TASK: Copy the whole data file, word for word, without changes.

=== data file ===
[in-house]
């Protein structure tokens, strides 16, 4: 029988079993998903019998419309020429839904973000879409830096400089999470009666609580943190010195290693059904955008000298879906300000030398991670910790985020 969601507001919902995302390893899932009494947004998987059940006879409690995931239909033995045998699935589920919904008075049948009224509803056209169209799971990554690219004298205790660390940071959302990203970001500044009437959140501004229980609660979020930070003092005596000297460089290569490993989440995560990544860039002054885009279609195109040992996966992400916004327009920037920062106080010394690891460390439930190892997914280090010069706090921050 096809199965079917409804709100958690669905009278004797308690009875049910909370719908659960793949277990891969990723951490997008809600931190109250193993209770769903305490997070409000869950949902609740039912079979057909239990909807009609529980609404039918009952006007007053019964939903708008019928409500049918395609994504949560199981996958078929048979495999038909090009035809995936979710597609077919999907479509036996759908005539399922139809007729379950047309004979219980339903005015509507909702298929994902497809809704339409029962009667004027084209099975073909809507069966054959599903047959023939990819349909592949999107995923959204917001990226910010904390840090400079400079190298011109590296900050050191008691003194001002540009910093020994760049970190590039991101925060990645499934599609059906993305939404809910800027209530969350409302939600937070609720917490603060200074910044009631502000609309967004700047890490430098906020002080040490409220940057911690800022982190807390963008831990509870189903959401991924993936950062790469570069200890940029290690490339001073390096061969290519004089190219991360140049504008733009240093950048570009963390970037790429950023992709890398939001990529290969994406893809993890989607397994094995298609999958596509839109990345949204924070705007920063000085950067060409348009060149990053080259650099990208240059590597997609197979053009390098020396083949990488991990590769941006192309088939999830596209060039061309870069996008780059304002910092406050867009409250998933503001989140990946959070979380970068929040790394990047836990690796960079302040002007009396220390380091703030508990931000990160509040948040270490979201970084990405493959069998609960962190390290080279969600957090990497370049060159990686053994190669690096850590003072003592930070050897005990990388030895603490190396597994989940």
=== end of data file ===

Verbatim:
[in-house]
């Protein structure tokens, strides 16, 4: 029988079993998903019998419309020429839904973000879409830096400089999470009666609580943190010195290693059904955008000298879906300000030398991670910790985020 969601507001919902995302390893899932009494947004998987059940006879409690995931239909033995045998699935589920919904008075049948009224509803056209169209799971990554690219004298205790660390940071959302990203970001500044009437959140501004229980609660979020930070003092005596000297460089290569490993989440995560990544860039002054885009279609195109040992996966992400916004327009920037920062106080010394690891460390439930190892997914280090010069706090921050 096809199965079917409804709100958690669905009278004797308690009875049910909370719908659960793949277990891969990723951490997008809600931190109250193993209770769903305490997070409000869950949902609740039912079979057909239990909807009609529980609404039918009952006007007053019964939903708008019928409500049918395609994504949560199981996958078929048979495999038909090009035809995936979710597609077919999907479509036996759908005539399922139809007729379950047309004979219980339903005015509507909702298929994902497809809704339409029962009667004027084209099975073909809507069966054959599903047959023939990819349909592949999107995923959204917001990226910010904390840090400079400079190298011109590296900050050191008691003194001002540009910093020994760049970190590039991101925060990645499934599609059906993305939404809910800027209530969350409302939600937070609720917490603060200074910044009631502000609309967004700047890490430098906020002080040490409220940057911690800022982190807390963008831990509870189903959401991924993936950062790469570069200890940029290690490339001073390096061969290519004089190219991360140049504008733009240093950048570009963390970037790429950023992709890398939001990529290969994406893809993890989607397994094995298609999958596509839109990345949204924070705007920063000085950067060409348009060149990053080259650099990208240059590597997609197979053009390098020396083949990488991990590769941006192309088939999830596209060039061309870069996008780059304002910092406050867009409250998933503001989140990946959070979380970068929040790394990047836990690796960079302040002007009396220390380091703030508990931000990160509040948040270490979201970084990405493959069998609960962190390290080279969600957090990497370049060159990686053994190669690096850590003072003592930070050897005990990388030895603490190396597994989940």